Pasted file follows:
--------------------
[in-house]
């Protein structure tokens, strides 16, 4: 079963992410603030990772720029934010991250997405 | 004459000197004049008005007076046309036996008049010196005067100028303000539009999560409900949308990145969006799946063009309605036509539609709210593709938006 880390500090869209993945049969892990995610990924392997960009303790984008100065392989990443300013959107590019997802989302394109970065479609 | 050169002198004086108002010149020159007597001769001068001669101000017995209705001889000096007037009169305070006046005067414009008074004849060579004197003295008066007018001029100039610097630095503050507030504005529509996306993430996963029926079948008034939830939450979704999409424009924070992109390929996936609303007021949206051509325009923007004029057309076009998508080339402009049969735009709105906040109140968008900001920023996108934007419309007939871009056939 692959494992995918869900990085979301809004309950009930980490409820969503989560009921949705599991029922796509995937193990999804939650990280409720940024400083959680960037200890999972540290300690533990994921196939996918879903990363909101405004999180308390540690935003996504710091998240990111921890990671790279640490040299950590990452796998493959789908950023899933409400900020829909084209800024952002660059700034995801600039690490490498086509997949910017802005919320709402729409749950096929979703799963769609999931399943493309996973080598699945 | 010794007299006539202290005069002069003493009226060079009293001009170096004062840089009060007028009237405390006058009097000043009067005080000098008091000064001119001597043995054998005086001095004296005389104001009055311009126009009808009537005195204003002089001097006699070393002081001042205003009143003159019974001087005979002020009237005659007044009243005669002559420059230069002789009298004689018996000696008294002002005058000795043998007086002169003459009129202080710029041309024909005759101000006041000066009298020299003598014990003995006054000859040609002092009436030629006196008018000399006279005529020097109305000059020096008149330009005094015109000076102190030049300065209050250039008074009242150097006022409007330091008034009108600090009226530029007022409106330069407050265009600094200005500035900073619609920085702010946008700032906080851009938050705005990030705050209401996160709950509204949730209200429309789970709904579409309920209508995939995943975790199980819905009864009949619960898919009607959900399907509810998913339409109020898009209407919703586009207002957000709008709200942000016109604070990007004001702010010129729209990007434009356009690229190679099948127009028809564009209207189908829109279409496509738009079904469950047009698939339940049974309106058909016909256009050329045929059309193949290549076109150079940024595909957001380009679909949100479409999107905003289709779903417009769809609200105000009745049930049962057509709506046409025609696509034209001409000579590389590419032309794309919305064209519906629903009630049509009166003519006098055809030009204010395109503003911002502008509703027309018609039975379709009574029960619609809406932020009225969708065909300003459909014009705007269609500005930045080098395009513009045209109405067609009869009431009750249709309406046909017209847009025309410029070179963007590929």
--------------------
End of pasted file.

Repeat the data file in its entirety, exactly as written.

[in-house]
């Protein structure tokens, strides 16, 4: 079963992410603030990772720029934010991250997405 | 004459000197004049008005007076046309036996008049010196005067100028303000539009999560409900949308990145969006799946063009309605036509539609709210593709938006 880390500090869209993945049969892990995610990924392997960009303790984008100065392989990443300013959107590019997802989302394109970065479609 | 050169002198004086108002010149020159007597001769001068001669101000017995209705001889000096007037009169305070006046005067414009008074004849060579004197003295008066007018001029100039610097630095503050507030504005529509996306993430996963029926079948008034939830939450979704999409424009924070992109390929996936609303007021949206051509325009923007004029057309076009998508080339402009049969735009709105906040109140968008900001920023996108934007419309007939871009056939 692959494992995918869900990085979301809004309950009930980490409820969503989560009921949705599991029922796509995937193990999804939650990280409720940024400083959680960037200890999972540290300690533990994921196939996918879903990363909101405004999180308390540690935003996504710091998240990111921890990671790279640490040299950590990452796998493959789908950023899933409400900020829909084209800024952002660059700034995801600039690490490498086509997949910017802005919320709402729409749950096929979703799963769609999931399943493309996973080598699945 | 010794007299006539202290005069002069003493009226060079009293001009170096004062840089009060007028009237405390006058009097000043009067005080000098008091000064001119001597043995054998005086001095004296005389104001009055311009126009009808009537005195204003002089001097006699070393002081001042205003009143003159019974001087005979002020009237005659007044009243005669002559420059230069002789009298004689018996000696008294002002005058000795043998007086002169003459009129202080710029041309024909005759101000006041000066009298020299003598014990003995006054000859040609002092009436030629006196008018000399006279005529020097109305000059020096008149330009005094015109000076102190030049300065209050250039008074009242150097006022409007330091008034009108600090009226530029007022409106330069407050265009600094200005500035900073619609920085702010946008700032906080851009938050705005990030705050209401996160709950509204949730209200429309789970709904579409309920209508995939995943975790199980819905009864009949619960898919009607959900399907509810998913339409109020898009209407919703586009207002957000709008709200942000016109604070990007004001702010010129729209990007434009356009690229190679099948127009028809564009209207189908829109279409496509738009079904469950047009698939339940049974309106058909016909256009050329045929059309193949290549076109150079940024595909957001380009679909949100479409999107905003289709779903417009769809609200105000009745049930049962057509709506046409025609696509034209001409000579590389590419032309794309919305064209519906629903009630049509009166003519006098055809030009204010395109503003911002502008509703027309018609039975379709009574029960619609809406932020009225969708065909300003459909014009705007269609500005930045080098395009513009045209109405067609009869009431009750249709309406046909017209847009025309410029070179963007590929």